Computed Tomography

  • Ronald Bracewell


When a two-dimensional function f(x, y) is line-integrated in the y-direction or, as we say, is projected onto the x-axis, the resulting one-dimensional function ∫ f(x, y) dy does not contain as much information as the original. But other projections, such as the projection ∫ f(x, y) dy′ onto the x′-axis, where (x′, y′) is a rotated coordinate system, contain different information. From a set of such projections one might hope to be able to reconstruct the original function. The best-known example comes from x-ray computed tomography, where Hounsfield’s brain scanner has had a dramatic effect in radiology and dependent fields such as neurology, but reconstruction of projections was already known in more than one branch of astronomy and has continued to arise in many different contexts. Some indispensable preliminary theory for following the reconstruction techniques is given in the preceding chapter. In this chapter the theory is developed in terms of the x-ray application in order to get the benefit of being able to interpret the equations in physical terms.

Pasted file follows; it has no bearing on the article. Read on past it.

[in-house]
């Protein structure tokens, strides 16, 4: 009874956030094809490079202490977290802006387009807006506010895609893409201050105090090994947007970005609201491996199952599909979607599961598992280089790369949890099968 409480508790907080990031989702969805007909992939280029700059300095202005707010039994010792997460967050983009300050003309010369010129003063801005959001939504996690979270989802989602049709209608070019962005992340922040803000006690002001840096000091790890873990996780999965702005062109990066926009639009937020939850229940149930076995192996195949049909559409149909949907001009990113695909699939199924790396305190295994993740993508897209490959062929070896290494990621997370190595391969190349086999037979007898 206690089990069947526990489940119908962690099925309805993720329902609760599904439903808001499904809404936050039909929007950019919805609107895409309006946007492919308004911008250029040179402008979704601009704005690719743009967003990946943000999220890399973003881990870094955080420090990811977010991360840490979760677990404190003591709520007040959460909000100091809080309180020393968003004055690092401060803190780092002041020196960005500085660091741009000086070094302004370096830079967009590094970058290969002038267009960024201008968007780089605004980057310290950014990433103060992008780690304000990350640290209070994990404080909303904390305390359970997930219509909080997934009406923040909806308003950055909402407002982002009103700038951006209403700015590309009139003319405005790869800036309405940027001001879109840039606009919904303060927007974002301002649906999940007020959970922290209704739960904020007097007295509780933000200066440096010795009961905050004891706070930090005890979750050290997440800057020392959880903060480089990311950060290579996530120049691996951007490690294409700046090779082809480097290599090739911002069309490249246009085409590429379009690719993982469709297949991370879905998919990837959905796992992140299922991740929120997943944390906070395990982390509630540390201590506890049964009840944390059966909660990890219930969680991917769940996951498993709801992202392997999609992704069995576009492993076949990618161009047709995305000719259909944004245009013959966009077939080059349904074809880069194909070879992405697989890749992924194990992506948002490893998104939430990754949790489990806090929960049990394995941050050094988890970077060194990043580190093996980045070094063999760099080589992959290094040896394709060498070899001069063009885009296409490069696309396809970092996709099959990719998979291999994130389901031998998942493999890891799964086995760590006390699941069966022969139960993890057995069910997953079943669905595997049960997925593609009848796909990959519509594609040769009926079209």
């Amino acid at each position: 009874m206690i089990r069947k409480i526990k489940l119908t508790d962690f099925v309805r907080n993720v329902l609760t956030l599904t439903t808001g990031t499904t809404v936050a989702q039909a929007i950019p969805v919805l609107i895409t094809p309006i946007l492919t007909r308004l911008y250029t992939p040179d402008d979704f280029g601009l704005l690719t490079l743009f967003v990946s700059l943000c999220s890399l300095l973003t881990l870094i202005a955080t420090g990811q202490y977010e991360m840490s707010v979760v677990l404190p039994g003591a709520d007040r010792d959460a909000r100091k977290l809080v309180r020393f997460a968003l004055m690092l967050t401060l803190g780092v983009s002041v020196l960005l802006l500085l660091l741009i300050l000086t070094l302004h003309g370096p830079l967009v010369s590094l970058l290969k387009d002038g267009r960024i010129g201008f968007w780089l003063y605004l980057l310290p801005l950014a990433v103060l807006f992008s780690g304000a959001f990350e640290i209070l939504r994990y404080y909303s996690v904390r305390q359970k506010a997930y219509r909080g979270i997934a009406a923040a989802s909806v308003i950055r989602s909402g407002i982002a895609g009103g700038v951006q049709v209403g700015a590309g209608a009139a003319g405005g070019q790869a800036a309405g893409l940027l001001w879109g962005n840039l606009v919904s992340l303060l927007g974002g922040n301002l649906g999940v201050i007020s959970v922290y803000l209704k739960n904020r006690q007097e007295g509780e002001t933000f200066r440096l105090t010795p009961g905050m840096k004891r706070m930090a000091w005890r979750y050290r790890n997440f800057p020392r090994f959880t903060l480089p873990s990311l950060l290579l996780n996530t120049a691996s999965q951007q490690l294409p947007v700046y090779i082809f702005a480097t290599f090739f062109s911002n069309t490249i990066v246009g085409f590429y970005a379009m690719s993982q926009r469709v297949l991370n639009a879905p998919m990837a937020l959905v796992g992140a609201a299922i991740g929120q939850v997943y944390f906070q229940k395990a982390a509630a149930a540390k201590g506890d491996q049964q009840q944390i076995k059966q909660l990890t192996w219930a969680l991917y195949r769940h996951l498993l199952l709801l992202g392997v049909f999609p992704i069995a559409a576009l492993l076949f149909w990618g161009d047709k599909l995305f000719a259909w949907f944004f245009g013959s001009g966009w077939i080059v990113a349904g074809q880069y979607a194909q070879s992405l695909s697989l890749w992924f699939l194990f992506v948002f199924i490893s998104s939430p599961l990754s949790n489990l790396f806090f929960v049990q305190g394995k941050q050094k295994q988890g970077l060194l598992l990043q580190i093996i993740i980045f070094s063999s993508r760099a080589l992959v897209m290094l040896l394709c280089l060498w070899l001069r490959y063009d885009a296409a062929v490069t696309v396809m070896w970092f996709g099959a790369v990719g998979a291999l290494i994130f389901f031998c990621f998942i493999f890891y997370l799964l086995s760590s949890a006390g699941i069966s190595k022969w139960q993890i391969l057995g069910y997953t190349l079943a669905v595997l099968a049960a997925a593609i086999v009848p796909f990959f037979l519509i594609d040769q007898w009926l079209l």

Impulse Response Linear Density Line Integral Photographic Plate Radon Transformation 
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Copyright information

© Springer Science+Business Media New York 2003

Authors and Affiliations

  • Ronald Bracewell
    • 1
  1. 1.Stanford UniversityStanfordUSA

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